In an article for Foreign Policy, Parag Khanna argues that as mega-cities wield increasing political and economic power, the structures and sovereignty of the “countries” that contain them becomes less important. In other words, global power struggles will be less America vs. China vs. Russia and more London vs. Mumbai vs. Tokyo, with the people outside of the super-cities being of little consequence.
In an age that appears increasingly unmanageable, cities rather than states are becoming the islands of governance on which the future world order will be built. This new world is not — and will not be — one global village, so much as a network of different ones.
Time, technology, and population growth have massively accelerated the advent of this new urbanized era. Already, more than half the world lives in cities, and the percentage is growing rapidly. But just 100 cities account for 30 percent of the world’s economy, and almost all its innovation. Many are world capitals that have evolved and adapted through centuries of dominance: London, New York, Paris. New York City’s economy alone is larger than 46 of sub-Saharan Africa’s economies combined.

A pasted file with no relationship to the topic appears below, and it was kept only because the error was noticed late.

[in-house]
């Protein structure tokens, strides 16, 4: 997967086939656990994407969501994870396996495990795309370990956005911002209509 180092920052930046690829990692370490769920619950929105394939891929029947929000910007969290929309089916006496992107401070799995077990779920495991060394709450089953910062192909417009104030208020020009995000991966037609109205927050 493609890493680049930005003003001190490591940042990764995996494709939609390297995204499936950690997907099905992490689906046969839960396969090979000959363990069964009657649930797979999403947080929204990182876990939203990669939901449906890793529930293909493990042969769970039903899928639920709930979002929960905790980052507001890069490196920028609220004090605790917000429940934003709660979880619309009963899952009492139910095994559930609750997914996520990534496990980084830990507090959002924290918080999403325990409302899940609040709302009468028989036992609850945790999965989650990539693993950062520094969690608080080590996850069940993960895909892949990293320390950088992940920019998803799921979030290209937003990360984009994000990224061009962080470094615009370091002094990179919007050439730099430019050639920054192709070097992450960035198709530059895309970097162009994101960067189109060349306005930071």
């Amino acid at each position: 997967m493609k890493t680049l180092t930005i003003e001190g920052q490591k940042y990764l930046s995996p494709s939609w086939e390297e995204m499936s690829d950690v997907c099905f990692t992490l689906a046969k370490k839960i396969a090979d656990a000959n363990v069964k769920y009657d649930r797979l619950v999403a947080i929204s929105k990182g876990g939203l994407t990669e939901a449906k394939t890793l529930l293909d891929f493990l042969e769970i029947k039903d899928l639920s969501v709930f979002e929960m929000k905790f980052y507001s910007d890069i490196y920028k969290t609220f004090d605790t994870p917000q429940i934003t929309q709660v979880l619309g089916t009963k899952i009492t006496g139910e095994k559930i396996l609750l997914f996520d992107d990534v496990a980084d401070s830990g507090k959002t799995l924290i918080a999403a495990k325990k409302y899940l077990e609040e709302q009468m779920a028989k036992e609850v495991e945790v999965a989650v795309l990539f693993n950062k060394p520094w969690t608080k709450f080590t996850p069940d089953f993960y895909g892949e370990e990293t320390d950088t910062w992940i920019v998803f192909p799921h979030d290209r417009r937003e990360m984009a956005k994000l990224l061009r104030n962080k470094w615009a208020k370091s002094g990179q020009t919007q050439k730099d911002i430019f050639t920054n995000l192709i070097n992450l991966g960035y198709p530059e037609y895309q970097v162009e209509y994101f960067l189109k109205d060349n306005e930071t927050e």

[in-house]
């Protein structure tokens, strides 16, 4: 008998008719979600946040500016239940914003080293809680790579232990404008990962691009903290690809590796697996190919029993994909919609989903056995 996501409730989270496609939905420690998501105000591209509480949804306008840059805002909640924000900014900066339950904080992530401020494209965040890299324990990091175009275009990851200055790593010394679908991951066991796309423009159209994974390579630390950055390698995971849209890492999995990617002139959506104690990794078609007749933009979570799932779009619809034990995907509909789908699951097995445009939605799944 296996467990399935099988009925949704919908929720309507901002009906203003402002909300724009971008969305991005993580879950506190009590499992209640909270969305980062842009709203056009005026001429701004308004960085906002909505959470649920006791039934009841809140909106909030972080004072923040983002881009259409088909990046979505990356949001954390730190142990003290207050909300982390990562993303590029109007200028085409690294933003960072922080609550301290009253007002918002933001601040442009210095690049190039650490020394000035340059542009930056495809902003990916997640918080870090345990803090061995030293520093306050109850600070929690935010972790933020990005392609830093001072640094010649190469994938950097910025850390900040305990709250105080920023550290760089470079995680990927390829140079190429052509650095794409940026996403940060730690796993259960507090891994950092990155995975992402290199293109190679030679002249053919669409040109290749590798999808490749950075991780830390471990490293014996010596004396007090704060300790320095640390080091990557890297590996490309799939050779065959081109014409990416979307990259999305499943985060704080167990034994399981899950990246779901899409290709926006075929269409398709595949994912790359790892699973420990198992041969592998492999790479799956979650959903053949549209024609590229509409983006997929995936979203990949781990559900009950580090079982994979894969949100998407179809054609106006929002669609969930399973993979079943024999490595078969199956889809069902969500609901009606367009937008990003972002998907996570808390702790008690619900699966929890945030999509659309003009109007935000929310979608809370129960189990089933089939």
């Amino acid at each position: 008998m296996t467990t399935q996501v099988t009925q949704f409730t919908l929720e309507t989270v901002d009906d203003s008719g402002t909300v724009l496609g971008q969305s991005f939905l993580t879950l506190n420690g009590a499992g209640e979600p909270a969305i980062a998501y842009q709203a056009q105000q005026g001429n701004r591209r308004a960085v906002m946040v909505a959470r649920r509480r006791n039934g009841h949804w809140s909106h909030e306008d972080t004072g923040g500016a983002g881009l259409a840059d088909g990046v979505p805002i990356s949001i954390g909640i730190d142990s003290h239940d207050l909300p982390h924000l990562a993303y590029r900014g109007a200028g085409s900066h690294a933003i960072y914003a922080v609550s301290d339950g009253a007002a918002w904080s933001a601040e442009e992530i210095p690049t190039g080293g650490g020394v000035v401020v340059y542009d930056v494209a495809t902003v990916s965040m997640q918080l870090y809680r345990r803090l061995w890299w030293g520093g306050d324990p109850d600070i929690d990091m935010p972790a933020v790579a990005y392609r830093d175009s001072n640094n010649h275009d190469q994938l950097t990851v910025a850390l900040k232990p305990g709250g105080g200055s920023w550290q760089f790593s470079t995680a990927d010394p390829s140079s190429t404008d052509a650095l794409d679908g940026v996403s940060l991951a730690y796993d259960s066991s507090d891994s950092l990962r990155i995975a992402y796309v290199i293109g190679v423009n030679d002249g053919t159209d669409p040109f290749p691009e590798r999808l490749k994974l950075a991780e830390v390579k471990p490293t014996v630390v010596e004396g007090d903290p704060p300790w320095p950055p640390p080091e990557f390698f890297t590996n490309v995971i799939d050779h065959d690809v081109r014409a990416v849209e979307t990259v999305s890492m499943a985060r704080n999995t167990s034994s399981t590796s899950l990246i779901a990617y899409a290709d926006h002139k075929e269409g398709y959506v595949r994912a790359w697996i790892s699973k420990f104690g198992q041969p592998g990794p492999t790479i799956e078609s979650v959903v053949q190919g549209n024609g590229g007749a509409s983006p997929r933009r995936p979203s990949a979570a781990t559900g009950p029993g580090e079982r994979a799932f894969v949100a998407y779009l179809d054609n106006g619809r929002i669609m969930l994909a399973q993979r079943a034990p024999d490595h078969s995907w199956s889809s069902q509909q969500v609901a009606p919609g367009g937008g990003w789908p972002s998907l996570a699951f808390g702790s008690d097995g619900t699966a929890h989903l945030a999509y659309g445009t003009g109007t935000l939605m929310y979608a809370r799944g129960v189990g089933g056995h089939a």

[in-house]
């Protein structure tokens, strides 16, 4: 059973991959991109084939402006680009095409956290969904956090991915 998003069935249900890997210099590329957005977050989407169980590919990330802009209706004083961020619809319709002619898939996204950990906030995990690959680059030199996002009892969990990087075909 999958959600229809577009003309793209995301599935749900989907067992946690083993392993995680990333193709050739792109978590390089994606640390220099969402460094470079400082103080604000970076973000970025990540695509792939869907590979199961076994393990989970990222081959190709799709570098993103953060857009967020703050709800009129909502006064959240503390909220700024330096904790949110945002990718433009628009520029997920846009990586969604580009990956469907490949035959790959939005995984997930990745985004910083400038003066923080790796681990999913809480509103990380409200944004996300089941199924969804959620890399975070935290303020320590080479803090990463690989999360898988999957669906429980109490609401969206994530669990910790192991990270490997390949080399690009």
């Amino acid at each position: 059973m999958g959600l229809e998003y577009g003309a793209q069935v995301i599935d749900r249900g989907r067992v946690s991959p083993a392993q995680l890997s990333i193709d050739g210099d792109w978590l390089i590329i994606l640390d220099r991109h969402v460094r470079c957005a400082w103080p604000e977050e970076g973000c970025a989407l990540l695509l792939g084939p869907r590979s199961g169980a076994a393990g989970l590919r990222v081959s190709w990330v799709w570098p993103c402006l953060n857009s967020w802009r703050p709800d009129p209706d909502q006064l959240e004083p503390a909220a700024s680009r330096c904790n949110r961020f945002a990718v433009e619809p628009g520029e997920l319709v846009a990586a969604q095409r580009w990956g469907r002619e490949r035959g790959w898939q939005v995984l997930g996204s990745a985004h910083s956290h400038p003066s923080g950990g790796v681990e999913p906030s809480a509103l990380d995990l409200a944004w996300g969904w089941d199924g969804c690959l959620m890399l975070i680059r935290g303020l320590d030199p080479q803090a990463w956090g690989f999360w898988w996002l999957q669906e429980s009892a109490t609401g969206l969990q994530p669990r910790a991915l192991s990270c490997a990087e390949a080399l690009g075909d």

At the same time, a new category of megacities is emerging around the world, dwarfing anything that has come before. Many will pose challenges to the countries that give birth to them. For though no nation can succeed without at least one thriving urban anchor — and even then, a functioning Kabul or Sarajevo is still no guarantee of national survival — it’s also true that globalization allows major cities to pull away from their home states, a reality captured by the massive and potentially dangerous wealth gap between city and countryside in second-world countries such as Brazil, China, India, and Turkey.